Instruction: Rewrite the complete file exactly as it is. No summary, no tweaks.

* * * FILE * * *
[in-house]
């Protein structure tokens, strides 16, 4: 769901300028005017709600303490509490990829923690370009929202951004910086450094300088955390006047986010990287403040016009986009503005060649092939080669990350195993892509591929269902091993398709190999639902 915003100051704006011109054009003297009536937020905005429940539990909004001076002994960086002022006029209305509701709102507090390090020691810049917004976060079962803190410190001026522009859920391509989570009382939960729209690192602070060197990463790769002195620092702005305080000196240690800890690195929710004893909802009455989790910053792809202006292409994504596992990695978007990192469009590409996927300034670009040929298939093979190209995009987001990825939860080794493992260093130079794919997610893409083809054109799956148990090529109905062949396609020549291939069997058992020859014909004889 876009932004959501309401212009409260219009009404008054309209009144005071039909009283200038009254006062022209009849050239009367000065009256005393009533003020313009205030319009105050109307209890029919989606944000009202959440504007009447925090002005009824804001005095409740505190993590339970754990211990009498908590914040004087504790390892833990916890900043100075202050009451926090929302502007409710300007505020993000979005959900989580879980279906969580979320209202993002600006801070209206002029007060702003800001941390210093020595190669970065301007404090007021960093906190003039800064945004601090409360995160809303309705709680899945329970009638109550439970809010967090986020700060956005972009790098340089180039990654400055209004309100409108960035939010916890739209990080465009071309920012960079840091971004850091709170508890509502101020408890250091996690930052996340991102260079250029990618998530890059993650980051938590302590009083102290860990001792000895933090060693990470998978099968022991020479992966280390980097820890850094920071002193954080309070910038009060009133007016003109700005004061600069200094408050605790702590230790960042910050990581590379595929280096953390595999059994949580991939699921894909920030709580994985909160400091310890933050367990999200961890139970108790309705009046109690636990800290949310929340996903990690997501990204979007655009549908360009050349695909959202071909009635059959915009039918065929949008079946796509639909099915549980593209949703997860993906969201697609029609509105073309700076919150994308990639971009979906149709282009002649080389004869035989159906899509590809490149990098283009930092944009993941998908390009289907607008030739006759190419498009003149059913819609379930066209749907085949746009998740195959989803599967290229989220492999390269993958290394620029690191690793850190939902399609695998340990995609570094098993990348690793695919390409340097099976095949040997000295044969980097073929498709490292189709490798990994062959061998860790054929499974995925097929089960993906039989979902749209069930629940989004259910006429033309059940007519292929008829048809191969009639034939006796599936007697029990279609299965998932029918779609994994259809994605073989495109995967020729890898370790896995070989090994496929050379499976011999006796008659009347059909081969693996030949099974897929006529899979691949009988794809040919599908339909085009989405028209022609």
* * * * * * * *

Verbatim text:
[in-house]
């Protein structure tokens, strides 16, 4: 769901300028005017709600303490509490990829923690370009929202951004910086450094300088955390006047986010990287403040016009986009503005060649092939080669990350195993892509591929269902091993398709190999639902 915003100051704006011109054009003297009536937020905005429940539990909004001076002994960086002022006029209305509701709102507090390090020691810049917004976060079962803190410190001026522009859920391509989570009382939960729209690192602070060197990463790769002195620092702005305080000196240690800890690195929710004893909802009455989790910053792809202006292409994504596992990695978007990192469009590409996927300034670009040929298939093979190209995009987001990825939860080794493992260093130079794919997610893409083809054109799956148990090529109905062949396609020549291939069997058992020859014909004889 876009932004959501309401212009409260219009009404008054309209009144005071039909009283200038009254006062022209009849050239009367000065009256005393009533003020313009205030319009105050109307209890029919989606944000009202959440504007009447925090002005009824804001005095409740505190993590339970754990211990009498908590914040004087504790390892833990916890900043100075202050009451926090929302502007409710300007505020993000979005959900989580879980279906969580979320209202993002600006801070209206002029007060702003800001941390210093020595190669970065301007404090007021960093906190003039800064945004601090409360995160809303309705709680899945329970009638109550439970809010967090986020700060956005972009790098340089180039990654400055209004309100409108960035939010916890739209990080465009071309920012960079840091971004850091709170508890509502101020408890250091996690930052996340991102260079250029990618998530890059993650980051938590302590009083102290860990001792000895933090060693990470998978099968022991020479992966280390980097820890850094920071002193954080309070910038009060009133007016003109700005004061600069200094408050605790702590230790960042910050990581590379595929280096953390595999059994949580991939699921894909920030709580994985909160400091310890933050367990999200961890139970108790309705009046109690636990800290949310929340996903990690997501990204979007655009549908360009050349695909959202071909009635059959915009039918065929949008079946796509639909099915549980593209949703997860993906969201697609029609509105073309700076919150994308990639971009979906149709282009002649080389004869035989159906899509590809490149990098283009930092944009993941998908390009289907607008030739006759190419498009003149059913819609379930066209749907085949746009998740195959989803599967290229989220492999390269993958290394620029690191690793850190939902399609695998340990995609570094098993990348690793695919390409340097099976095949040997000295044969980097073929498709490292189709490798990994062959061998860790054929499974995925097929089960993906039989979902749209069930629940989004259910006429033309059940007519292929008829048809191969009639034939006796599936007697029990279609299965998932029918779609994994259809994605073989495109995967020729890898370790896995070989090994496929050379499976011999006796008659009347059909081969693996030949099974897929006529899979691949009988794809040919599908339909085009989405028209022609």